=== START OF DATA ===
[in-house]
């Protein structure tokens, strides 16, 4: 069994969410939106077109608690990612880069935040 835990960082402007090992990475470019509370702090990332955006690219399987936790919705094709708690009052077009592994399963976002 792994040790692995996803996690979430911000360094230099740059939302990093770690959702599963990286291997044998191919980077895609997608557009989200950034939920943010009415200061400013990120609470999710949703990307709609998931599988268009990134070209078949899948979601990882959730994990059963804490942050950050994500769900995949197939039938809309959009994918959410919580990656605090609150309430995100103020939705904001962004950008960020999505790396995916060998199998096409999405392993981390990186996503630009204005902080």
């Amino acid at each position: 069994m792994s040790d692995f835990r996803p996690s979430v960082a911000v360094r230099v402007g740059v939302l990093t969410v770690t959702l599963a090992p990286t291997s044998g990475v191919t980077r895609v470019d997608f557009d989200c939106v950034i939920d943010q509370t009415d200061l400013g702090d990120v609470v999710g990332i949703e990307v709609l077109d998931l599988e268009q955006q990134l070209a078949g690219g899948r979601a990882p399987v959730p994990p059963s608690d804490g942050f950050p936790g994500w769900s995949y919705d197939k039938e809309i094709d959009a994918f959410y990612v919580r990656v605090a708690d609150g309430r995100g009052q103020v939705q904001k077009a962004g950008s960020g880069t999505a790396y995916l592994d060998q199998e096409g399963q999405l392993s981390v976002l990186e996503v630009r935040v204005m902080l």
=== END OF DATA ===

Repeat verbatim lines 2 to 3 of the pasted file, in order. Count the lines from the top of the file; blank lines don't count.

């Protein structure tokens, strides 16, 4: 069994969410939106077109608690990612880069935040 835990960082402007090992990475470019509370702090990332955006690219399987936790919705094709708690009052077009592994399963976002 792994040790692995996803996690979430911000360094230099740059939302990093770690959702599963990286291997044998191919980077895609997608557009989200950034939920943010009415200061400013990120609470999710949703990307709609998931599988268009990134070209078949899948979601990882959730994990059963804490942050950050994500769900995949197939039938809309959009994918959410919580990656605090609150309430995100103020939705904001962004950008960020999505790396995916060998199998096409999405392993981390990186996503630009204005902080």
């Amino acid at each position: 069994m792994s040790d692995f835990r996803p996690s979430v960082a911000v360094r230099v402007g740059v939302l990093t969410v770690t959702l599963a090992p990286t291997s044998g990475v191919t980077r895609v470019d997608f557009d989200c939106v950034i939920d943010q509370t009415d200061l400013g702090d990120v609470v999710g990332i949703e990307v709609l077109d998931l599988e268009q955006q990134l070209a078949g690219g899948r979601a990882p399987v959730p994990p059963s608690d804490g942050f950050p936790g994500w769900s995949y919705d197939k039938e809309i094709d959009a994918f959410y990612v919580r990656v605090a708690d609150g309430r995100g009052q103020v939705q904001k077009a962004g950008s960020g880069t999505a790396y995916l592994d060998q199998e096409g399963q999405l392993s981390v976002l990186e996503v630009r935040v204005m902080l």